• Local content requirements
      • TI/Intel factories in Europe
      • Japanese automakers in the EU
    • Health/environmental regulations
      • Japanese refused to import US skis for many years (different snow)
    • Government procurement policies
      • Up to 50% advantage for American companies on US Defense contracts
added complexities
Added Complexities
  • Substantial geographic distances
  • Added forecasting difficulties
  • Infrastructural Inadequacies
    • Worker skill, performance expectations
    • Supplier availability, reliability, contracts
    • Lack of local technologies
    • Inadequacies in transportation, communications infrastructure
added complexities1
Added Complexities
  • Exchange rate uncertainties
  • Cultural differences
    • accepted partnerships, styles
    • value of punctuality
  • Political instability
    • tax rates
    • government control
  • Added competition “at home”
additional issues in global scm
Additional Issues In Global SCM
  • Regional vs. International Products
    • Cars vs. Coca-cola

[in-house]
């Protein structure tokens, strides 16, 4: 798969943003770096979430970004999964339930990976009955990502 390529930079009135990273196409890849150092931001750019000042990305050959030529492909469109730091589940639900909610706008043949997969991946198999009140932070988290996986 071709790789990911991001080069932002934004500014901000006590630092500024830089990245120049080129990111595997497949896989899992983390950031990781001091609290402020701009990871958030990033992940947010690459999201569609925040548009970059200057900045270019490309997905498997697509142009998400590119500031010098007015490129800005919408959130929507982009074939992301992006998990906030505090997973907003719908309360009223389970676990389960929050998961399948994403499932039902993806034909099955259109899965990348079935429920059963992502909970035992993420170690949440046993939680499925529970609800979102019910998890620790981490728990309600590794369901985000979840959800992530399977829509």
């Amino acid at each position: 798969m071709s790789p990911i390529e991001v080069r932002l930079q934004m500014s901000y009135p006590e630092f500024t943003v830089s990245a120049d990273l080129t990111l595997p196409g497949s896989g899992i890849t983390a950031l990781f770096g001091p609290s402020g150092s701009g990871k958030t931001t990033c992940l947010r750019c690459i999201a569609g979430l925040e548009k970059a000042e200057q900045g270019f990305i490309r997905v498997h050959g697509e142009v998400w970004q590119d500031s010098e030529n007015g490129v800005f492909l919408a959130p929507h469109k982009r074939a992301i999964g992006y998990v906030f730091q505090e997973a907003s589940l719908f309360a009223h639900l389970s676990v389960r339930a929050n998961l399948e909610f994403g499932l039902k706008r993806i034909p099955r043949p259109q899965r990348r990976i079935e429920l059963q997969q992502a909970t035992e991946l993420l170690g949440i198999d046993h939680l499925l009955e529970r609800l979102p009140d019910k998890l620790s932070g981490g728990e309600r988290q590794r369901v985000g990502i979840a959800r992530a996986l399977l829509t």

• Local Autonomy vs. Central Control
    • SmithKline introducing Contact to Japan
    • Short term expectations
  • Collaborators become competitors
    • China
    • Toshiba copiers, Hitachi microprocessors
case summary pizza hut moscow
Case Summary: Pizza Hut Moscow
  • Moscow - May 1991
  • Two Pizza Huts to open in Moscow -- “Toe in the water for Western business”
  • Pizza Hut - 49% partner in joint venture
  • Key Issue: Foreign companies cannot repatriate their earnings (ruble earnings could not be converted to hard currencies)

How was this addressed?

pizza hut moscow
Pizza Hut Moscow
  • What issues did Pizza Hut face before starting operation?
  • How were these issues addressed?
  • What issues appeared after the restaurant opened?
  • How should these be addressed?
case summary pizza hut moscow1
Case Summary: Pizza Hut Moscow
  • Difficulties
    • Communication was difficult
    • Different concepts of restaurants
      • Hygiene days vs. routine hygiene
    • Construction difficult due to lack of supplies
      • Even nuts and bolts needed to be imported
    • Difficult to get suppliers
      • 70% USSR sourcing desired to ensure long-term viability
      • Difficulty with winter shortages
      • Mozzarella unavailable
        • Couldn’t be made due to poor quality cows